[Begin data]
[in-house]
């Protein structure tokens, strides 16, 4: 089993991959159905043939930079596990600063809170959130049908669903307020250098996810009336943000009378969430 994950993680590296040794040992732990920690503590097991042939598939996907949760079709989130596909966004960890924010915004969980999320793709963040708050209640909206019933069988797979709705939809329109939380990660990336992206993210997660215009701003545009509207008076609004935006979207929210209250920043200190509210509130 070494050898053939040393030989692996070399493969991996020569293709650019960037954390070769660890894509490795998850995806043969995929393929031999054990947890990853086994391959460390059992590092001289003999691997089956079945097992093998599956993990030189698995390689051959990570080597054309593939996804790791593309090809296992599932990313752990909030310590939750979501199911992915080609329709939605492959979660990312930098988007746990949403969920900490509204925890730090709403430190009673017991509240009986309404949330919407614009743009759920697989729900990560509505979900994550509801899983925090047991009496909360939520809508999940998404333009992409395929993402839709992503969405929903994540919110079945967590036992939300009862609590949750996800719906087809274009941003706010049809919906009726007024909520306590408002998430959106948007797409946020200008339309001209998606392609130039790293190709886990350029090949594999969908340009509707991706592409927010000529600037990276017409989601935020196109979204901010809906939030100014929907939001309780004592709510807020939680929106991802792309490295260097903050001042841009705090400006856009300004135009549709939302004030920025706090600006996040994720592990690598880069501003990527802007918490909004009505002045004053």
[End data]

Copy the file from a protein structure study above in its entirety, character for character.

[in-house]
């Protein structure tokens, strides 16, 4: 089993991959159905043939930079596990600063809170959130049908669903307020250098996810009336943000009378969430 994950993680590296040794040992732990920690503590097991042939598939996907949760079709989130596909966004960890924010915004969980999320793709963040708050209640909206019933069988797979709705939809329109939380990660990336992206993210997660215009701003545009509207008076609004935006979207929210209250920043200190509210509130 070494050898053939040393030989692996070399493969991996020569293709650019960037954390070769660890894509490795998850995806043969995929393929031999054990947890990853086994391959460390059992590092001289003999691997089956079945097992093998599956993990030189698995390689051959990570080597054309593939996804790791593309090809296992599932990313752990909030310590939750979501199911992915080609329709939605492959979660990312930098988007746990949403969920900490509204925890730090709403430190009673017991509240009986309404949330919407614009743009759920697989729900990560509505979900994550509801899983925090047991009496909360939520809508999940998404333009992409395929993402839709992503969405929903994540919110079945967590036992939300009862609590949750996800719906087809274009941003706010049809919906009726007024909520306590408002998430959106948007797409946020200008339309001209998606392609130039790293190709886990350029090949594999969908340009509707991706592409927010000529600037990276017409989601935020196109979204901010809906939030100014929907939001309780004592709510807020939680929106991802792309490295260097903050001042841009705090400006856009300004135009549709939302004030920025706090600006996040994720592990690598880069501003990527802007918490909004009505002045004053």